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Sony MDR-G94NC review: Sony MDR-G94NC

Sony MDR-G94NC

Steve Guttenberg
Ex-movie theater projectionist Steve Guttenberg has also worked as a high-end audio salesman, and as a record producer. Steve currently reviews audio products for CNET and works as a freelance writer for Stereophile.
Steve Guttenberg
2 min read
Editor's note: We have changed the rating in this review to reflect recent changes in our rating scale. Click here to find out more.
Sony's line-topping Street Style headphone set, the MDR-G94NC, not only looks really cool, it also offers the latest blip in headphone technology: noise cancellation. The headphones retail for $70.
The G94NC's earpieces are finished in a sleek steel gray with silver accents, and its behind-the-neck Street Style design won't interfere with your hairstyle or hat. But you may have to suffer to look so cool; the G94NC exerted too much pressure on our ears, so it was moderately uncomfortable after an hour or so. At least the neckband can be folded for compact storage, and Sony includes a plug-in adapter for use on planes. Another plus is that the noise-canceling circuitry is built into the earpiece rather than the cord and is powered by a single AAA battery.
The G94NC is fitted with a 22-inch cord, which is an ideal length if you're plugging it into an in-line remote clipped to the front of your shirt (such as the one found on the iRiver iHP-120 and high-end Apple iPods) but is way too short otherwise. While Sony supplies a 41-inch extension cord, we found the combined 63-inch length too long.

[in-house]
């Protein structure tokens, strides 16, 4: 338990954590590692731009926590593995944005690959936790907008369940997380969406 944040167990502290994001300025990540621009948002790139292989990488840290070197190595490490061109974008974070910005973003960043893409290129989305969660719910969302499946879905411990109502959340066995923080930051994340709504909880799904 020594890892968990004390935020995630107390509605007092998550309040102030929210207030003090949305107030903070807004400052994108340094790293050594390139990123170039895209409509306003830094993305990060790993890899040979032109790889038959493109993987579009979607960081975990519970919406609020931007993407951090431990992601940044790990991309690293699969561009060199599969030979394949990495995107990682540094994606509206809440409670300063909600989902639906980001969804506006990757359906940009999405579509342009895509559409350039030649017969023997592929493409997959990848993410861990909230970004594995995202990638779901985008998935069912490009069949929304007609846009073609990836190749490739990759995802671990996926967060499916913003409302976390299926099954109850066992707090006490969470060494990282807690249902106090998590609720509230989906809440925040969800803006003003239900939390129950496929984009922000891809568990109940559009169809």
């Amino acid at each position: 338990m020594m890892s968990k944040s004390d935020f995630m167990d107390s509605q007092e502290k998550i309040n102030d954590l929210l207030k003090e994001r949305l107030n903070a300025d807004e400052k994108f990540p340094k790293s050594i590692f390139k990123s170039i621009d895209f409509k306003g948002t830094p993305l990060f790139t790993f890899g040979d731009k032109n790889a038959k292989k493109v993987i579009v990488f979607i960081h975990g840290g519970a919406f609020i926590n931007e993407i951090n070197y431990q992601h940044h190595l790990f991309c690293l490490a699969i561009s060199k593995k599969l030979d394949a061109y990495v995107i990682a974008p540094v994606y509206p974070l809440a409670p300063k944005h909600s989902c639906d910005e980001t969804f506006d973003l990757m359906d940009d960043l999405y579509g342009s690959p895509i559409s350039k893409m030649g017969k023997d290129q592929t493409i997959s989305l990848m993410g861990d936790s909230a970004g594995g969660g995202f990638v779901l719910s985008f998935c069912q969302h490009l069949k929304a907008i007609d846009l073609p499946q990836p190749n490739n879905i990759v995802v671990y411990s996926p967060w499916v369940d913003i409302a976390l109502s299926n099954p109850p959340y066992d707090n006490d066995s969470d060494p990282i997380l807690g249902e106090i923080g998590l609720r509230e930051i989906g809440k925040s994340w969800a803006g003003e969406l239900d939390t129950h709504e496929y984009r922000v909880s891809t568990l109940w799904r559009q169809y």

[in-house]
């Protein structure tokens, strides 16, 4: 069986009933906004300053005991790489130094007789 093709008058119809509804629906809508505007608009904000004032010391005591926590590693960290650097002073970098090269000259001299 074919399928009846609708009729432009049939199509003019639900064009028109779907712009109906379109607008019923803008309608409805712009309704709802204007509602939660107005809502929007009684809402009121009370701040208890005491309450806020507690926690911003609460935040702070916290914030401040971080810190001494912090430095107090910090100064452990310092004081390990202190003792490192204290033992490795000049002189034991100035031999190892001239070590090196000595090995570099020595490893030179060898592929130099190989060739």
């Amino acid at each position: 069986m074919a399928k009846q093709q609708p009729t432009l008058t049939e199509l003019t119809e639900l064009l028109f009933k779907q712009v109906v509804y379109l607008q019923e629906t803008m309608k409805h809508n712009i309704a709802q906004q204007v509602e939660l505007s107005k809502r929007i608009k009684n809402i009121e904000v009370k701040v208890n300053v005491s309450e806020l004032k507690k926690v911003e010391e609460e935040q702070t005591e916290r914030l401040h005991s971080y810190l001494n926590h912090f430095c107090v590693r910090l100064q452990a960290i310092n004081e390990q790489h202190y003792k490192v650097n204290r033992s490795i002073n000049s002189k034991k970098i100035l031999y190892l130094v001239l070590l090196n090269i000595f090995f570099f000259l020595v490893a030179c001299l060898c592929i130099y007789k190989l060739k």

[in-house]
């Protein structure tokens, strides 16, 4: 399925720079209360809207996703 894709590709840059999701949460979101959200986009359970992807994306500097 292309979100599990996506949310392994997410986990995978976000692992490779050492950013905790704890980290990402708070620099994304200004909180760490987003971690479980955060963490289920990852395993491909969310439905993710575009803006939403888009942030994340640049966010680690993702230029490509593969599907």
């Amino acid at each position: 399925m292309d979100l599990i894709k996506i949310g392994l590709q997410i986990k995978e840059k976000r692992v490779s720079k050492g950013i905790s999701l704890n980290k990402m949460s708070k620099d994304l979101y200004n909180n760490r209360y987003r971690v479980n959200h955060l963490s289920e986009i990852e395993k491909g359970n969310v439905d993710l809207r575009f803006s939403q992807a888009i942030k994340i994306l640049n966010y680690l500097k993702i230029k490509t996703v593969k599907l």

We weren't at all impressed with the MDR-G94NC's ability to reduce noise on the New York City subway. It only slightly hushed the roar of the trains, and it was easy to see why the noise-cancellation effect was so weak: the G94NC's ear cushions are too small to seal off your ears from the environment, so some outside noise leaks in. The G94NC was one of the least effective noise-canceling models we've ever tested.
Things were no better on the sound-quality front. The MDR-G94NC's large (30mm) drivers, neodymium magnets, and turbo ducts are said to enhance bass performance, but our listening tests didn't bear this out. The G94NC's sound was slightly hollow, or canned, and its bass response was only fair. Also, the G94NC was inefficient, so it wouldn't play loud enough on our Jens of Sweden MP-110 MP3 player. With our iPod's more robust output-level capabilities, the G94NC's volume was adequate.
In the final analysis, the MDR-G94NC headphones offer neither good sound quality nor acceptable noise reduction. If the around-the-back design appeals to you, consider instead the MDR-G74SL, a Street Style model that offers rock-solid bass and smooth midrange for a cheaper price. If you're looking for good noise cancellation, check out Sony's more expensive MDR-NC11 or Shure's $99 noise-isolating E2c in-ear headphones. Both are excellent alternatives to the G94NC.